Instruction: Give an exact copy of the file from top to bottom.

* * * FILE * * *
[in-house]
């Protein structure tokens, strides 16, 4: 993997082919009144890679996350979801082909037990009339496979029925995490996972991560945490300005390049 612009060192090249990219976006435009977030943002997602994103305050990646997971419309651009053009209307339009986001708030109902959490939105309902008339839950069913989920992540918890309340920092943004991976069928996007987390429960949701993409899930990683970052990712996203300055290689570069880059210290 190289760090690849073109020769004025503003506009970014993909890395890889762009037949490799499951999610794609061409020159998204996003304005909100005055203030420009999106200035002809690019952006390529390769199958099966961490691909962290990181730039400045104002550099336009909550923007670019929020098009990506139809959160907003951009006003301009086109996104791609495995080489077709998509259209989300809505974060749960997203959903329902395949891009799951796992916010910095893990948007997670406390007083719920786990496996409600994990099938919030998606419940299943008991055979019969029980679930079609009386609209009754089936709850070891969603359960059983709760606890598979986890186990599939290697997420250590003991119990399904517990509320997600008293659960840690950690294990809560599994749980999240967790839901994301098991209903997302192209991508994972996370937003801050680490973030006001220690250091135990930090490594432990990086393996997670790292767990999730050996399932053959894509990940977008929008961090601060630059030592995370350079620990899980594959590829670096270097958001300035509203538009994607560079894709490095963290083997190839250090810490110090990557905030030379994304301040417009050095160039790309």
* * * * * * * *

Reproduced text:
[in-house]
């Protein structure tokens, strides 16, 4: 993997082919009144890679996350979801082909037990009339496979029925995490996972991560945490300005390049 612009060192090249990219976006435009977030943002997602994103305050990646997971419309651009053009209307339009986001708030109902959490939105309902008339839950069913989920992540918890309340920092943004991976069928996007987390429960949701993409899930990683970052990712996203300055290689570069880059210290 190289760090690849073109020769004025503003506009970014993909890395890889762009037949490799499951999610794609061409020159998204996003304005909100005055203030420009999106200035002809690019952006390529390769199958099966961490691909962290990181730039400045104002550099336009909550923007670019929020098009990506139809959160907003951009006003301009086109996104791609495995080489077709998509259209989300809505974060749960997203959903329902395949891009799951796992916010910095893990948007997670406390007083719920786990496996409600994990099938919030998606419940299943008991055979019969029980679930079609009386609209009754089936709850070891969603359960059983709760606890598979986890186990599939290697997420250590003991119990399904517990509320997600008293659960840690950690294990809560599994749980999240967790839901994301098991209903997302192209991508994972996370937003801050680490973030006001220690250091135990930090490594432990990086393996997670790292767990999730050996399932053959894509990940977008929008961090601060630059030592995370350079620990899980594959590829670096270097958001300035509203538009994607560079894709490095963290083997190839250090810490110090990557905030030379994304301040417009050095160039790309």